GRINGO (2018)

March 8, 2018

 Greetings again from the darkness. In a perfect cinematic world, great acting elevates a terrific script. However, the best case scenario for a weak script, or in this case a messy one, is that it can be offset by acting. Fortunately for director Nash Edgerton (it’s been 10 years since his underappreciated THE SQUARE), he has assembled such a quality cast that what amounts to little more than organized chaos is mostly watchable – even if it’s not consistently entertaining.

The cast is loaded with international talent from Australia, England, South Africa and Latin America. David Oyelowo, far removed from his Martin Luther King role in SELMA, stars as Harold/Harry, a Nigerian immigrant just trying to do his job and live his life according the morals and work ethic instilled by his father. Harold is the trusting type who believes that his free-spending wife is faithful and that his boss is his friend. That boss is Richard Rusk (we should call him Dick) played by Joel Edgerton (the director’s brother), and together with Charlize Theron as his Executive VP Elaine, combine to exemplify modern day douche-baggery.

The story revolves around the formula for a medicinal marijuana pill that their company is making, and the secretive proposed merger being ironed out. To clean up the books for the audit, Richard and Elaine travel to Mexico to convince their supplier to stop the illicit sales to a local drug lord. They bring the unaware Harold along for his contacts. The turmoil that follows includes a faked kidnapping and staged ransom phone call, two local hotelier brothers scheming for a big take, an American tourist couple with conflicting reasons for their trip, DEA involvement, a grown-up tantrum, an un-retired mercenary on a mission, and an ongoing argument over the best Beatles’ album. And you wonder why I described it as messy?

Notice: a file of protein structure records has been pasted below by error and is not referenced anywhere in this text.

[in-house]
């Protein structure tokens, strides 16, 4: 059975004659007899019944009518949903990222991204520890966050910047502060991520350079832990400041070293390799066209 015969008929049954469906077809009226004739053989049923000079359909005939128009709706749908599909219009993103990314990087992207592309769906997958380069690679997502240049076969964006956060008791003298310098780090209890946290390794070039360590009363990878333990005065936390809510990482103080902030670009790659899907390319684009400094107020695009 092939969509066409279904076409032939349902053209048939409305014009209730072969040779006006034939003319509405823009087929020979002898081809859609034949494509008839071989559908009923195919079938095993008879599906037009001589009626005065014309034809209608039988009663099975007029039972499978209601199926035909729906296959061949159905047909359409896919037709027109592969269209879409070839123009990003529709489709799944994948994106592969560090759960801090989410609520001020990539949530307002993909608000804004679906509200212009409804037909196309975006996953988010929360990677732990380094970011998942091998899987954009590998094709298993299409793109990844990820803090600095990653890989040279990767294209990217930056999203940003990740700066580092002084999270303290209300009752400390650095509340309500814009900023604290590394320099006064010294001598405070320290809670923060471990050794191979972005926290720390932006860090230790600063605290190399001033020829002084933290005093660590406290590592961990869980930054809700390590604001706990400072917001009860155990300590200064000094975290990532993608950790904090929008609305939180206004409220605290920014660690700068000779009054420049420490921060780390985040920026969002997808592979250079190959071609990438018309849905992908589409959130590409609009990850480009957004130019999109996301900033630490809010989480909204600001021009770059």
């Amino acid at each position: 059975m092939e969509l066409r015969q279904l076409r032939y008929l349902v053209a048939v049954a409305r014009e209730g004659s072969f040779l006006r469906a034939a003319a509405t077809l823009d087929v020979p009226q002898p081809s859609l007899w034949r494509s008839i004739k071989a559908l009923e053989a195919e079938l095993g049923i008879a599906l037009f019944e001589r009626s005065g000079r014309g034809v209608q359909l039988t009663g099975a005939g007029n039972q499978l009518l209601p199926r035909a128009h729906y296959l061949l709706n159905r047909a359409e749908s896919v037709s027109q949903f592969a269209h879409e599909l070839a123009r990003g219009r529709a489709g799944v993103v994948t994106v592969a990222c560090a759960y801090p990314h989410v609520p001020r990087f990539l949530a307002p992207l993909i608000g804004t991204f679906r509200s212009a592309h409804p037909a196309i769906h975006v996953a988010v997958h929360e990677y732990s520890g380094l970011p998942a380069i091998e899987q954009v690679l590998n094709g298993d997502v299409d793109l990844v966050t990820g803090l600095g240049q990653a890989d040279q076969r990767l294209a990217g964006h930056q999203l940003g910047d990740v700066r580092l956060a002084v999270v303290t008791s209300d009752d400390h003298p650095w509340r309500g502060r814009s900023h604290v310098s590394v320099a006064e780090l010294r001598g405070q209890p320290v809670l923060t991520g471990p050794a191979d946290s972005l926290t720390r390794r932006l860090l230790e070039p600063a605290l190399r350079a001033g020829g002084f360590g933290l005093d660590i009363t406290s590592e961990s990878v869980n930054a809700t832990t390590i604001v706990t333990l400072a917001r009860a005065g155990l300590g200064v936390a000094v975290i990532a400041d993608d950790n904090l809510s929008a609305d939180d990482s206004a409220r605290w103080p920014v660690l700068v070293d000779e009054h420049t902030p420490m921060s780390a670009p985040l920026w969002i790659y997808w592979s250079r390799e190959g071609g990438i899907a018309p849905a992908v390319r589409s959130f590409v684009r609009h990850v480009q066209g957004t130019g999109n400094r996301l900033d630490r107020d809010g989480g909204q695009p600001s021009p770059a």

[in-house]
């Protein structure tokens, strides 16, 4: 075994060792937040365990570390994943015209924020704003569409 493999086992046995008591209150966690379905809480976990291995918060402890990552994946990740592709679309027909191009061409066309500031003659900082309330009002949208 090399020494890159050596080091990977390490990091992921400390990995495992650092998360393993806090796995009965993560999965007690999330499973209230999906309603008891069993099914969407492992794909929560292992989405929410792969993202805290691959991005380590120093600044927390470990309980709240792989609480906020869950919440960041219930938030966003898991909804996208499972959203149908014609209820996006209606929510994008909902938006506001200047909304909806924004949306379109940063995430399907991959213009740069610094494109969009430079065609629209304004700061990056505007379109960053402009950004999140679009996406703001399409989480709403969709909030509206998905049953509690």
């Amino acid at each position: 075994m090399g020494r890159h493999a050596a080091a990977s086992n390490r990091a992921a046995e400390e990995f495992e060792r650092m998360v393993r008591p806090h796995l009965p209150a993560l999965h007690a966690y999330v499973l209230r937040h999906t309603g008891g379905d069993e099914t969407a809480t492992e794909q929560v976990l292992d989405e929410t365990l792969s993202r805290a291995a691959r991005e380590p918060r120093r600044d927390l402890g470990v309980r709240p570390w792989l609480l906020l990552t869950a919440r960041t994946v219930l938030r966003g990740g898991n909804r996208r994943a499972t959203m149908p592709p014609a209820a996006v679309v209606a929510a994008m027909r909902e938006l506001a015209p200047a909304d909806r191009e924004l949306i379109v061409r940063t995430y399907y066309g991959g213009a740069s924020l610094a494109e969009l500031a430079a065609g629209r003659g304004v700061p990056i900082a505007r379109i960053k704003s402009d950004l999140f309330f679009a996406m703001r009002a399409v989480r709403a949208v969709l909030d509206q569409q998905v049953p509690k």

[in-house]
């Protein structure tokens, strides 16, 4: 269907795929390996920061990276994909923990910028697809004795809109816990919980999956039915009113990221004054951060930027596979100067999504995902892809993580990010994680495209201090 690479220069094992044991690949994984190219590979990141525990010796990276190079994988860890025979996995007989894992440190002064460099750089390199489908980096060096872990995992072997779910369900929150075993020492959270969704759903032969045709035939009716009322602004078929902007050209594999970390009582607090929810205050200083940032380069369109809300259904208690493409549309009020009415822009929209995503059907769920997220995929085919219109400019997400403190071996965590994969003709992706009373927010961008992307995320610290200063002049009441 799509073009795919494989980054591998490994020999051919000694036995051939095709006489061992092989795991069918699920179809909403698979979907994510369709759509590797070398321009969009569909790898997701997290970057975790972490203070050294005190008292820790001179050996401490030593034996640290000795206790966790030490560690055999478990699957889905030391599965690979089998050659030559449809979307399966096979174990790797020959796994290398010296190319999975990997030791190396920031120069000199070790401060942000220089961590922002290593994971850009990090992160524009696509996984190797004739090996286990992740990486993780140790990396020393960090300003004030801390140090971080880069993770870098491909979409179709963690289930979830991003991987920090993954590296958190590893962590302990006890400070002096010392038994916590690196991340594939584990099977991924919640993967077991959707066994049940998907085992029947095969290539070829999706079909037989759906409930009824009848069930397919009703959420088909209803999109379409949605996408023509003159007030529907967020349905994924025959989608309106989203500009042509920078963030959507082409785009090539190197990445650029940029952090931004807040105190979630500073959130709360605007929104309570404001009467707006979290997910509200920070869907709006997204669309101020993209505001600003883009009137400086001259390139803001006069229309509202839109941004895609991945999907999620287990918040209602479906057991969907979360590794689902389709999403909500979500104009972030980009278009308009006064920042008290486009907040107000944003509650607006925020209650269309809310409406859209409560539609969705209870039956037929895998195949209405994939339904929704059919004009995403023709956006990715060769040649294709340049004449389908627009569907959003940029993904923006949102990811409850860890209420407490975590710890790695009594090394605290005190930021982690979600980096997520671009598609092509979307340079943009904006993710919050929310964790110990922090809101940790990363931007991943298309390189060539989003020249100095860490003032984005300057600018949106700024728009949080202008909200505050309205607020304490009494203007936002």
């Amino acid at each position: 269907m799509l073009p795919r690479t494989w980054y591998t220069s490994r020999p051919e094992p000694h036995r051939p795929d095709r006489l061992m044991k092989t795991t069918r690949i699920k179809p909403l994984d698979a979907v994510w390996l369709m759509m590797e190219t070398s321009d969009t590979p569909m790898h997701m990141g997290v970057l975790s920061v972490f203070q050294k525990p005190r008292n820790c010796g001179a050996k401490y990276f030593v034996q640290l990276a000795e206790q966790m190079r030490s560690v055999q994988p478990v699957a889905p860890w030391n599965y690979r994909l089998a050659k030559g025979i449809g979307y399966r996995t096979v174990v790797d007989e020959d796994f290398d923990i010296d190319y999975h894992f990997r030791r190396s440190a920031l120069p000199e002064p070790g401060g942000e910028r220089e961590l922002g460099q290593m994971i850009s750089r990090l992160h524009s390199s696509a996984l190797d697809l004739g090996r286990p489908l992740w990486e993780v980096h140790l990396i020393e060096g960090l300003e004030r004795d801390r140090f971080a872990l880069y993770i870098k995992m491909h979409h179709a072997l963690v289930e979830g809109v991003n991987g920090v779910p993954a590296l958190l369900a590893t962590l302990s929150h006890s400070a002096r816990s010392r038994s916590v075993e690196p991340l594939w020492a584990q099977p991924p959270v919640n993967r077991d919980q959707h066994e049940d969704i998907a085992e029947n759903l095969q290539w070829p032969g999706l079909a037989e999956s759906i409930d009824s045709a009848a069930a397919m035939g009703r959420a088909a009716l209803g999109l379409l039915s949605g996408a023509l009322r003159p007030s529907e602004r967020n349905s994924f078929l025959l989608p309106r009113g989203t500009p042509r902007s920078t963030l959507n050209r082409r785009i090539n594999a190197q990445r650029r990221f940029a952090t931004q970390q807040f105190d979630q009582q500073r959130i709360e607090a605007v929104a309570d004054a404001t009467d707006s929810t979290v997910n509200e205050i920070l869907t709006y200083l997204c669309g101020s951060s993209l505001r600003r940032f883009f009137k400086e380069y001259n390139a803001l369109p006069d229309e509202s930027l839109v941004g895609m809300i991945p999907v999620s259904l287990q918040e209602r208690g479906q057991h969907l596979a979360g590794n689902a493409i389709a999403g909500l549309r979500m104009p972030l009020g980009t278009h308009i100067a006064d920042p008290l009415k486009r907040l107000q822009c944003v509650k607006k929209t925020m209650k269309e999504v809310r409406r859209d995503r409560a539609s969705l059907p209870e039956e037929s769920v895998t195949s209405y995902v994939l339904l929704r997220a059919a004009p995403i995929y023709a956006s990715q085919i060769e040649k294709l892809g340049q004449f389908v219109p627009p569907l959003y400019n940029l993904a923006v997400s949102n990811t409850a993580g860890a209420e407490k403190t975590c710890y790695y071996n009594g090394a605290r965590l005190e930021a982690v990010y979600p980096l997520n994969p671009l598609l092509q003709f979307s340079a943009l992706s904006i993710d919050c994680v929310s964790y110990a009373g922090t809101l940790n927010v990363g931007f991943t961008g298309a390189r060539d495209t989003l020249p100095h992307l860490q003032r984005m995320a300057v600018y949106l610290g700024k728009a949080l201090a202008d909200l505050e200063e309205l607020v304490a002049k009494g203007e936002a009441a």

Of course, rarely if ever does staging one’s own kidnapping go well, so we know Oyelowo’s Harold is in for a rough and tumble ride. Multiple car chases turn into multiple car crashes, guns are fired, tequila is consumed, and backs are stabbed – in the proverbial sense. Oyelowo seems to be enjoying his trip outside of movie drama, and Edgerton and Theron do their best to create savage jerks. Sadly, Ms. Theron’s character sets the women’s movement back a few years with her sexual boardroom viper approach. On top of that are the stream of fat and ethnic jokes that would make Archie Bunker cringe.

Co-writers Matthew Stone (muck like BIG TROUBLE, MAN OF THE HOUSE) and Anthony Tambakis (the compelling WARRIOR) are responsible for delivering a script that tries so hard to be too many things: action, comedy, satire, white collar crime, and an expose of greed and lack of integrity. The deep cast also includes Thandie Newton (as Harold’s wife), Melonie Diaz (as Rusk’s receptionist), Amanda Seyfried as the aptly named Sunny and Harry Treadaway as her misguided boyfriend, Diego Catano and Rodrigo Corea as the brothers running the motel, Yul Vasquez as Angel, Alan Ruck as the schmuck who falls for Elaine’s wiles, Carlos Corona as the drug lord Black Panther (talk about bad timing!), Michael’s daughter Paris Jackson in her film debut, and a standout as always, Sharlto Copley as the brother-mercenary-humanitarian. As is often said, it’s better to be good at one thing, and though this one brings a few laughs and some creative moments, it’s mostly an overblown mess that aims to high – or at too many targets.